F1 Grand Prix of Hungary

F1 2014 mid-season report: Grading the drivers so far

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Following on from our review of the teams’ performances in the first half of the 2014 Formula 1 season, we now move onto the drivers that have competed in a race so far this year.

Of course, the runaway leaders have been Nico Rosberg and Lewis Hamilton. The Mercedes drivers have been in a class of their own at the front of the field with the W05 Hybrid car, and their tussle for the title is set to continue for the rest of the season.

Further back, we have seen a number of breakout performances and results for some of the younger drivers, whilst some have underperformed and struggled to make much of an impact. Here are our rankings for the year so far.

Lewis Hamilton (Mercedes) – Grade: A+
He may not lead the championship, but Lewis Hamilton is certainly giving it his all to secure a second world title this year. Five wins and two incredible comebacks in Germany and Hungary leave him just eleven points behind Rosberg at the top.
Highlight so far: His monster defence to keep Rosberg back in Bahrain.

Daniel Ricciardo (Red Bull) – Grade: A+
When Daniel joined Red Bull, few gave him a hope in hell of beating Sebastian Vettel. However, after half a season, he has won two races and is 43 points clear of his four-time world champion of a teammate. Quickly proving himself to be the real deal at Red Bull.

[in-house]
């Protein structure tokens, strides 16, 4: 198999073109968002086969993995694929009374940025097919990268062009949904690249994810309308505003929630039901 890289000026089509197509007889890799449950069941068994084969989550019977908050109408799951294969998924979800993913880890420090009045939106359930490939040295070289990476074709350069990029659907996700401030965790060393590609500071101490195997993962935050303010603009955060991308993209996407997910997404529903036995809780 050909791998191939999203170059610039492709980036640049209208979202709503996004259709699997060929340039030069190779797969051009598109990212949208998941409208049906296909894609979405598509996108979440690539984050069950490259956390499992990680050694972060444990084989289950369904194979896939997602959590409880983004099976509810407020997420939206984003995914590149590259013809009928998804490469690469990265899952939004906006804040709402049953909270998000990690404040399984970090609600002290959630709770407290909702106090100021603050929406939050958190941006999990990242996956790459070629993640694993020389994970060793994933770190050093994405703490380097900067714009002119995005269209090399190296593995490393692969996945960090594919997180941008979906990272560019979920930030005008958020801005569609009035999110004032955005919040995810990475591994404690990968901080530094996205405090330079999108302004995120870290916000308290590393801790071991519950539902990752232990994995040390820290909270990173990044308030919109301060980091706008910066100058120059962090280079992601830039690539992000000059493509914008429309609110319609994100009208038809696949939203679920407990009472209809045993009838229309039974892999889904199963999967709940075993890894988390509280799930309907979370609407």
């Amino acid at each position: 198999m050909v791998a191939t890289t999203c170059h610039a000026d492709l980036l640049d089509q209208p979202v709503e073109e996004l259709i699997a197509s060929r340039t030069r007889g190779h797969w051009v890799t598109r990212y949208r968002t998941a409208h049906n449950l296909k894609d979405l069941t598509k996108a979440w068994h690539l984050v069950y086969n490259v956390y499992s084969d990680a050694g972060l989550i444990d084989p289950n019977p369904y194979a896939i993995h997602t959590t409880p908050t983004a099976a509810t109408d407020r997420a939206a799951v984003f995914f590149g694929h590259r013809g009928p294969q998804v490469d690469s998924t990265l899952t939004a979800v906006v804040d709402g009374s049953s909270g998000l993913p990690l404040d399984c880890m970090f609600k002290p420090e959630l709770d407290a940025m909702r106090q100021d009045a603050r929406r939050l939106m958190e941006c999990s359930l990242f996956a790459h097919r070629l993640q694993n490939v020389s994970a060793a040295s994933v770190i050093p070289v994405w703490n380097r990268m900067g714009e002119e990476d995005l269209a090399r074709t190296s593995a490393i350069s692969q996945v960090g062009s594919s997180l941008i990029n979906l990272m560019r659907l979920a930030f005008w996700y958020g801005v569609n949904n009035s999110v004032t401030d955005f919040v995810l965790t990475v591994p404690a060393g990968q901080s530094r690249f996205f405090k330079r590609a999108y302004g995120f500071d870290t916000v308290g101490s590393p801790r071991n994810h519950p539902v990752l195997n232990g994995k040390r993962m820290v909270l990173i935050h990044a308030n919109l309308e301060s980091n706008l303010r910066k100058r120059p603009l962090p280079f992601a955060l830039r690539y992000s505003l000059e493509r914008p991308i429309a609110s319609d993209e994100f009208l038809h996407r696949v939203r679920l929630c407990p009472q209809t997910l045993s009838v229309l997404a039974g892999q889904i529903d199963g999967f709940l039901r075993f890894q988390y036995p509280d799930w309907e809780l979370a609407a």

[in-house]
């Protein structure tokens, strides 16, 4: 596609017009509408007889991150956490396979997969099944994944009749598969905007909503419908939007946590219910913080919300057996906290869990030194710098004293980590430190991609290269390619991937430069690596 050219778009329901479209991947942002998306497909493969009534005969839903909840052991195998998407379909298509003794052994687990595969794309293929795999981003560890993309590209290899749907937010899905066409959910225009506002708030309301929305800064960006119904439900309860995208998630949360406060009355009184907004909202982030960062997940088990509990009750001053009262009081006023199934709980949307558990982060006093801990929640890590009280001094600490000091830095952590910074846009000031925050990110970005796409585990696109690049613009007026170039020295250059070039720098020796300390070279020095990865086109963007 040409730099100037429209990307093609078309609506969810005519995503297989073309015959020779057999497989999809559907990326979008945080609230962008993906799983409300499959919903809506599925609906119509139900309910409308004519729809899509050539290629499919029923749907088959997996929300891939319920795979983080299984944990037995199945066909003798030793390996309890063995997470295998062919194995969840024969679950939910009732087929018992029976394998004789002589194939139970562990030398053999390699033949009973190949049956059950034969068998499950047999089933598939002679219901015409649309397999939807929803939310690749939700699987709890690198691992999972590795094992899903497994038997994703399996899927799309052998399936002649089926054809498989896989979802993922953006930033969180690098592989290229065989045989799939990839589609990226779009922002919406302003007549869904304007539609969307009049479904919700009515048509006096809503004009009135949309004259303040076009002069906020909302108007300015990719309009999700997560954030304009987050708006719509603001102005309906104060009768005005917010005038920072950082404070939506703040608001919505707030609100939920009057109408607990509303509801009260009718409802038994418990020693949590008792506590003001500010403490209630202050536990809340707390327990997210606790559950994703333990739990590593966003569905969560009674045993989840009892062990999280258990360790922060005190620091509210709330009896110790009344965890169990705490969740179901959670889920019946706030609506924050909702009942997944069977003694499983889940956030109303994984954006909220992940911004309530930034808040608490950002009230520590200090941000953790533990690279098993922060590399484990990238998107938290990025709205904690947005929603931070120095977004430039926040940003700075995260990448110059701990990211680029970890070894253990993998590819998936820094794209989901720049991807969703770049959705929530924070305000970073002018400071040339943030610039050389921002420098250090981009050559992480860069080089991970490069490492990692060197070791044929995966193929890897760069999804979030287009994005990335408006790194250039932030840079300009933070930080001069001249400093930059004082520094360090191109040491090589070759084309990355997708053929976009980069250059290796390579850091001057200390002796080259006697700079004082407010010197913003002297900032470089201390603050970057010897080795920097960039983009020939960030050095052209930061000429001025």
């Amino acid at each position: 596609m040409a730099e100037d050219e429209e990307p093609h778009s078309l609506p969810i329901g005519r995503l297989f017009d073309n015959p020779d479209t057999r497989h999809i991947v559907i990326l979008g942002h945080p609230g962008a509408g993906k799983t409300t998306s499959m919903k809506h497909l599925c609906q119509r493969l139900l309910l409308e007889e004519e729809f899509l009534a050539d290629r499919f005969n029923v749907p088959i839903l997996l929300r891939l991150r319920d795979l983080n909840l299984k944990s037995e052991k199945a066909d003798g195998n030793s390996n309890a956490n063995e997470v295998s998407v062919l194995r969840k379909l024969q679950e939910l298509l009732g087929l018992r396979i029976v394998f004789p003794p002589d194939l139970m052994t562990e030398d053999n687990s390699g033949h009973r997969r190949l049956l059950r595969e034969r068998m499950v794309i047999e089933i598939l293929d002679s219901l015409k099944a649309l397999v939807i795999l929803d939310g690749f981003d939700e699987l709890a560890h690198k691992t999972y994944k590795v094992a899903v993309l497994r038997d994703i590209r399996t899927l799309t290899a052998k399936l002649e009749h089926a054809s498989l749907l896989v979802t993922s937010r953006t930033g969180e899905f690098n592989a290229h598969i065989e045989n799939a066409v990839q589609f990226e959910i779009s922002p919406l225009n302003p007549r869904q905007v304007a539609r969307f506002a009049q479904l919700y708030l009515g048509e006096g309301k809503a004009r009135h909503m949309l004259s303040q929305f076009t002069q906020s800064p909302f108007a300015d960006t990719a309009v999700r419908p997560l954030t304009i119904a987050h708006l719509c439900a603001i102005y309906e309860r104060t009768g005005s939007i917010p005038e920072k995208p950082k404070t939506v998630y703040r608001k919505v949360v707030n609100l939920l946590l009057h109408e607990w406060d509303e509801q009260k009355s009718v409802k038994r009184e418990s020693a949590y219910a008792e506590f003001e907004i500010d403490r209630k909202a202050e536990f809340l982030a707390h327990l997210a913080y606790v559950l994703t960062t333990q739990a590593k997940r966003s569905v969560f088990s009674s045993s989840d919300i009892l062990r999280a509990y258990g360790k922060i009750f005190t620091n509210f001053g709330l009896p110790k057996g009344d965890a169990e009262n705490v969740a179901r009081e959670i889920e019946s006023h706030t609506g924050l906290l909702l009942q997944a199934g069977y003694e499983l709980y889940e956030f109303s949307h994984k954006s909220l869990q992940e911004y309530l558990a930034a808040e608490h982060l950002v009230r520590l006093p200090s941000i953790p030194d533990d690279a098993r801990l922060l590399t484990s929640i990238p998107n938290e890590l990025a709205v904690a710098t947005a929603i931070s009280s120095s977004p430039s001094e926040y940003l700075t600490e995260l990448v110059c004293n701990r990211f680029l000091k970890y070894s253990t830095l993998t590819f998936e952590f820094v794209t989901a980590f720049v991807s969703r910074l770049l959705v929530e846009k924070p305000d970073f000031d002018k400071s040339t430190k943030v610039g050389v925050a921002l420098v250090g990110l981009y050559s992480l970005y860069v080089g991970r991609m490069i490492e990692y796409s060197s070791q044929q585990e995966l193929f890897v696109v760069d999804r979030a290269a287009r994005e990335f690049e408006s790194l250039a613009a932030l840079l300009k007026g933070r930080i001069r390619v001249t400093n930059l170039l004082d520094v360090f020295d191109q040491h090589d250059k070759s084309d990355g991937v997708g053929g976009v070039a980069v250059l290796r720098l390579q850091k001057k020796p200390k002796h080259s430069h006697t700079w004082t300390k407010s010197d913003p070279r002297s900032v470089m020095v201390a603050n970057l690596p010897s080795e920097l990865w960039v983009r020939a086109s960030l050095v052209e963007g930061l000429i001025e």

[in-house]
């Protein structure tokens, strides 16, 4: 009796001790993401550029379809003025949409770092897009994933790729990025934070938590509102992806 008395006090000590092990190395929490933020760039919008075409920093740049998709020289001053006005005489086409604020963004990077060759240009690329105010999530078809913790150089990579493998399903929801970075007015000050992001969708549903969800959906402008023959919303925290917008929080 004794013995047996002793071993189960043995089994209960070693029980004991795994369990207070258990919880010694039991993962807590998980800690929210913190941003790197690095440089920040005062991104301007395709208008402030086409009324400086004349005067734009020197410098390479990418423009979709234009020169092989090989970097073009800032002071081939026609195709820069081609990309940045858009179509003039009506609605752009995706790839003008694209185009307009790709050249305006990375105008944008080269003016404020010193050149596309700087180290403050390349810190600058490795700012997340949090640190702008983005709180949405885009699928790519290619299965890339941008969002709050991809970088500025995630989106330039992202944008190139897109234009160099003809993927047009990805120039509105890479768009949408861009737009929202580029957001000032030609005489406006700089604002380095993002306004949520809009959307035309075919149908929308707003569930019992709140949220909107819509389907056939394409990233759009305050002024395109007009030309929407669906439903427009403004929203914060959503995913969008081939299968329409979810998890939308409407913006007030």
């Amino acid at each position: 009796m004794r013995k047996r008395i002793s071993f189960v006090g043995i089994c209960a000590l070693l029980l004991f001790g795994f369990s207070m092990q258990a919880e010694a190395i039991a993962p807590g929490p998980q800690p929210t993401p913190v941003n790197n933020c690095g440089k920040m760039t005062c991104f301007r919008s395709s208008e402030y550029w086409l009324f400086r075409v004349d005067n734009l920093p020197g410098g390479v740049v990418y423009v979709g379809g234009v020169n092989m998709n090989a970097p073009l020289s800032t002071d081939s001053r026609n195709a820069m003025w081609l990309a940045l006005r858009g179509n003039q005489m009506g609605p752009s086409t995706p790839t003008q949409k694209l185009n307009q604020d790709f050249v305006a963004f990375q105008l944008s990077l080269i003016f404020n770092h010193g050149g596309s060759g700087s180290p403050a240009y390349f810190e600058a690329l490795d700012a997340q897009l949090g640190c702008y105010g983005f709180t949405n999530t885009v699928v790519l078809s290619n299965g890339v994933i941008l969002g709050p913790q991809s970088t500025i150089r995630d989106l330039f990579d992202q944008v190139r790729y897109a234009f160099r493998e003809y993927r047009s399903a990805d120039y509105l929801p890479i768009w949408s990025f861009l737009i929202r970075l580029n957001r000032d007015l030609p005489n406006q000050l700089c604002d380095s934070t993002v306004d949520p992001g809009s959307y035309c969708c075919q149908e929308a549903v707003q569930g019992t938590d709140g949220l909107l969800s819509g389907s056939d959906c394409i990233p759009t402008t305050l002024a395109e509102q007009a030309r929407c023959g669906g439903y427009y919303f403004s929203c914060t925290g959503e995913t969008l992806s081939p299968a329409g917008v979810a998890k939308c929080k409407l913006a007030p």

Highlight so far: His moves on Hamilton and Alonso to win in Hungary.

Nico Rosberg (Mercedes) – Grade: A
Like Lewis, Nico Rosberg has excelled with the W05 Hybrid, but he hasn’t quite had that killer instinct his teammate has shown. Nevertheless, he leads the world championship with eight races to go and is in the box seat to win a first world title.
Highlight so far: Winning on home soil (twice) in Monaco and Germany.

Valtteri Bottas (Williams) – Grade: A
Maybe we’re being generous with the A grades here, but Bottas deserves one just as much as the others. The flying Finn has led Williams’ charge in 2014, and is quickly establishing himself to be a star for the future.
Highlight so far: Charging from a Q1 dropout to second place at Silverstone.

Fernando Alonso (Ferrari) – Grade: B+
This might be a bit harsh to grade Alonso like this, but B+ is still a great score given the state of the F14 T car. He continues to fight on his own, dragging the car to two podium finishes and enjoying some awesome battles on the way.
Highlight so far: Nearly winning the Hungarian GP with a genius strategy; eventually came home second.

Nico Hulkenberg (Force India) – Grade: B+
Yet again in 2014, Nico Hulkenberg is proving to the bigger teams that he deserves a seat with them. He has led Force India’s charge, scoring points in all but one race, and surely must score that overdue podium finish in the second half of the year.
Highlight so far: Battle with Perez for the podium in Bahrain, even if he did come fifth in the end.

Sebastian Vettel (Red Bull) – Grade: B
Seb didn’t stand much chance of defending his world title with the troublesome Renault power unit, so the real marker is his teammate. The fact that he is trailing Ricciardo and wasn’t the man to score both of the team’s wins proves that he is struggling in 2014 (if you were in need of proof…).
Highlight so far: Keeping Rosberg in sight in Malaysia before finishing third.

Felipe Massa (Williams) – Grade: B